The Ministry of Motherhood

Have you ever seen a child with freckles?  Well, I read a story about a grandmother who took her freckled faced grandson to the zoo.   As they stood in the face painting line, a little girl turned and said, “You’ve got so many freckles, there’s no place to paint!”   Embarrassed, the little boy dropped his head.   Then his grandmother picked him up and lovingly whispered, “I love your freckles. When I was a little girl, I always wanted freckles.”  She traced his cheek with her finger and said, “You know, freckles are beautiful.”   The boy began to smile, “Really?”  “Of course,”    she said, “Name me something that’s prettier than freckles.”   Her grandson began to trace the outline of her face and he softly whispered, “Wrinkles.”    They say, “Beauty is in the eye of the beholder” and to that little boy, nothing was more beautiful than his grandmother’s wrinkles.

This morning, I want to look thru the eyes of God at beauty…because God doesn’t look at us the same way others do.   On this Mother’s Day, we’re looking at the women who impress God.  Please join us as we stand and read from Titus 2:1-5: “But as for you, speak the things which are proper for sound doctrine: that the older men be sober, reverent, temperate, sound in faith, in love, in patience; the older women likewise, that they be reverent in behavior, not slanderers, not given to much wine, teachers of good things–that they admonish the young women to love their husbands, to love their children, to be discreet, chaste, homemakers, good, obedient to their own husbands, that the word of God may not be blasphemed.”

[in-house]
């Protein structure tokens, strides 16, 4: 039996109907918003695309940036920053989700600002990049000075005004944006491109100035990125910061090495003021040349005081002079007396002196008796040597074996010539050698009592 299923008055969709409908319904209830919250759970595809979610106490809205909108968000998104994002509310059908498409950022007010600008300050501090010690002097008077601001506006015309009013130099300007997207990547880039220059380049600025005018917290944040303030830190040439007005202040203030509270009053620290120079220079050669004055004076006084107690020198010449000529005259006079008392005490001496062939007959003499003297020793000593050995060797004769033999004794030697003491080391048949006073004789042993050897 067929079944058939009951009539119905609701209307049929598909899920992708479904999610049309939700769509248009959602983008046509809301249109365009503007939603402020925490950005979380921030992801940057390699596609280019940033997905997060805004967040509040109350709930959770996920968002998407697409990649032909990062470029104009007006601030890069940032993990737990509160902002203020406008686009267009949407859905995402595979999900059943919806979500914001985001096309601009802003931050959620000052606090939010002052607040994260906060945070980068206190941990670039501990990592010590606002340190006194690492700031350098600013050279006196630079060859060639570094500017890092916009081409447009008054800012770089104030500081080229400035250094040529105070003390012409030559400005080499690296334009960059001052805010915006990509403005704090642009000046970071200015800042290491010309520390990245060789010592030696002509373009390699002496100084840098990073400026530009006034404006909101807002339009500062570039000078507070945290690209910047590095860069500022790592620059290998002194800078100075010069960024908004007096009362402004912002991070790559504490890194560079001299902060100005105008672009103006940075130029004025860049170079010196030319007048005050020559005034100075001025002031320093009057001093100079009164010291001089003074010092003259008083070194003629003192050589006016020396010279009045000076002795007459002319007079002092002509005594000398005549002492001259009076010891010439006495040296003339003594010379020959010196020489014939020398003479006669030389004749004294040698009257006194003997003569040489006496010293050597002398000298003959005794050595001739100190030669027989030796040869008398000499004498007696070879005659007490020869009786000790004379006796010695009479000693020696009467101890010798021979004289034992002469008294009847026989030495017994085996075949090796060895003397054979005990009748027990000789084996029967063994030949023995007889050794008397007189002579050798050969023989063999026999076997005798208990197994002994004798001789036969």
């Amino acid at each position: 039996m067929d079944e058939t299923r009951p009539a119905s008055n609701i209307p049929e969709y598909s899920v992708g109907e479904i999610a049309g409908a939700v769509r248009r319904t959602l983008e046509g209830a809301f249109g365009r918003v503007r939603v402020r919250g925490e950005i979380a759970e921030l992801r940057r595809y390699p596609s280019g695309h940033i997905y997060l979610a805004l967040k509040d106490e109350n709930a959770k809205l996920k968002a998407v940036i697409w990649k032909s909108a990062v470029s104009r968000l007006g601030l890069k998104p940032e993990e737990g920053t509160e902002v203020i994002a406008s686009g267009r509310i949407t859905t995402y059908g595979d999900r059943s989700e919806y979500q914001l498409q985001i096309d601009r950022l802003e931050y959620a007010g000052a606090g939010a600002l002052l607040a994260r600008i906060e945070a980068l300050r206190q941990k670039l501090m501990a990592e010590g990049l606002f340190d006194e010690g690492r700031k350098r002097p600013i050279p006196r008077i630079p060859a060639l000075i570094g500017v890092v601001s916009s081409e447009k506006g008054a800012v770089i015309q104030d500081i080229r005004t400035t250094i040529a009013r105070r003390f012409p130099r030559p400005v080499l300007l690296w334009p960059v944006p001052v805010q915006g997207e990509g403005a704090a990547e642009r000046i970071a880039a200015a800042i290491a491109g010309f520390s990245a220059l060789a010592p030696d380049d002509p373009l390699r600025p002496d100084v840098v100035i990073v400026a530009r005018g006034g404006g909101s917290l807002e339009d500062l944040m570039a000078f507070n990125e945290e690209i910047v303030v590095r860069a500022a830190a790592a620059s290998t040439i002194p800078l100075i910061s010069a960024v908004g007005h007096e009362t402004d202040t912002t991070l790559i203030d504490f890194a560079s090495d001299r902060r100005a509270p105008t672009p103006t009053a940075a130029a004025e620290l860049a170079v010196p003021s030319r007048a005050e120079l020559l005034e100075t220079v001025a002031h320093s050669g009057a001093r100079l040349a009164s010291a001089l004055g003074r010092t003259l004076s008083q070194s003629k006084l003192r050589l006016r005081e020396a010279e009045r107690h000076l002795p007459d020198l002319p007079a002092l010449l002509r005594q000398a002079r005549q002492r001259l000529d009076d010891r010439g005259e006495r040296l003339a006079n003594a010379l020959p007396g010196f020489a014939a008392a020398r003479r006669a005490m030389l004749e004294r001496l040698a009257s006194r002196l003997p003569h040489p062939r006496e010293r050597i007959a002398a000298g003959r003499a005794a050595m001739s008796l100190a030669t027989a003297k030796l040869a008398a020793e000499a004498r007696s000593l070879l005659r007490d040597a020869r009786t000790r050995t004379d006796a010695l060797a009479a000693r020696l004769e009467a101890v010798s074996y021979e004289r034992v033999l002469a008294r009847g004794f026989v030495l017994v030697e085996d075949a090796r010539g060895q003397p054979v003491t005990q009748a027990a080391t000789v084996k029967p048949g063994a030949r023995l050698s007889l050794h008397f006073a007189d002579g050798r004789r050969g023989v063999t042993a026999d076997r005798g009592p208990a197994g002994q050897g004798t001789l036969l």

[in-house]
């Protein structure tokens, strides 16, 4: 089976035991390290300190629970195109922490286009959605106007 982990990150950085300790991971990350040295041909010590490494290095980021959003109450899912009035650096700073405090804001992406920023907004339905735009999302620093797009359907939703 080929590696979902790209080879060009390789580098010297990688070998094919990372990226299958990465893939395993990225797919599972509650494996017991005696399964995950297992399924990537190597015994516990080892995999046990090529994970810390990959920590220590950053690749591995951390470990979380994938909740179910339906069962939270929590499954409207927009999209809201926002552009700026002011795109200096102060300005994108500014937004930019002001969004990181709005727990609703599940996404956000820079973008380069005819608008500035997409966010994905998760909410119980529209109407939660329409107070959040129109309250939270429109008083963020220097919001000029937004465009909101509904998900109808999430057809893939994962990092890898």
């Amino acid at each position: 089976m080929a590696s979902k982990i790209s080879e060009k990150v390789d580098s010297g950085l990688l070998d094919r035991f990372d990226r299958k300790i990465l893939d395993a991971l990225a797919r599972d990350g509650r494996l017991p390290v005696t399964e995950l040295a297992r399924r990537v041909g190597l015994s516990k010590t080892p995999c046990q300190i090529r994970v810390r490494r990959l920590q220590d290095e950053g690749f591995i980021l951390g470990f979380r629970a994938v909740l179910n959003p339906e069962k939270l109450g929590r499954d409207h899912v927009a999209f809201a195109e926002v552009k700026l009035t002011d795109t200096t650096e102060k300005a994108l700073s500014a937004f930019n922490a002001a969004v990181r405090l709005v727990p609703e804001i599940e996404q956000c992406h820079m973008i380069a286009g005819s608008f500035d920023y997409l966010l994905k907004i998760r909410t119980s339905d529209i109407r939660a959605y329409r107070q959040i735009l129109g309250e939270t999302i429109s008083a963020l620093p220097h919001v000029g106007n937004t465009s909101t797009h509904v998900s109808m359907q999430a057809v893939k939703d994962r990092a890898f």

Paul wrote this letter to Titus who was serving in Crete.   Now, historians tell us that Crete was a wicked city back in the day.   Paul says that “…a  prophet of their own, said, ‘Cretans are always liars, evil beasts, lazy gluttons.’” (Titus 1:12)   These people didn’t care about God, only about themselves and their own power and success.   The men were drunkards and lacked self-control.   The women seem to be gossipers and neglected their families.   And everyone disrespected those in authority. And the new believers had to live among them!

When you live in a culture like that, it becomes easy to think like they do and to live like they do.

  • When you’re surrounded by people who tell dirty jokes, it’s hard not to join in.
  • When you spend time with people who curse, it’s hard not to pick up that language.
  • And when you spend time in school or at work with those who cheat to get ahead, it’s hard not to do the same thing.

 

It’s called “Peer Pressure” and we’ve all felt it.   Today, we live in a pagan or unsaved world and if we’re not careful, we’ll be drawn into the pagan way of life.  Especially when we watch the same TV shows and see the same movies and read the same books as they do.  Many of these movies and books tell of lifestyles that are impure and immoral by God’s standard.  And when we saturate ourselves with this worldly way of living, then we tend to forget the importance of living a wholesome life that is pleasing to our Savior.

But one of the most powerful forces for God in this pagan world…is the words and examples of a godly woman.   She can have the same influence as that grandmother did on that freckled face little boy as her words gave him encouragement and strength.   God says in Prov 31:30, “Charm is deceptive, and beauty is fleeting; but a woman who fears the LORD is to be praised.”   I believe the biggest impact on this world is made by mothers.  Most people have never heard of a sculptor named Bartholdi.  He’s best known for a statue that stands in the New York harbor…

the Statue of Liberty.  He was told that the statue had to represent the idea of liberty, respect, love, and acceptance, so he studied the heroes of history looking for a model.   But in the end, he chose…his own mother.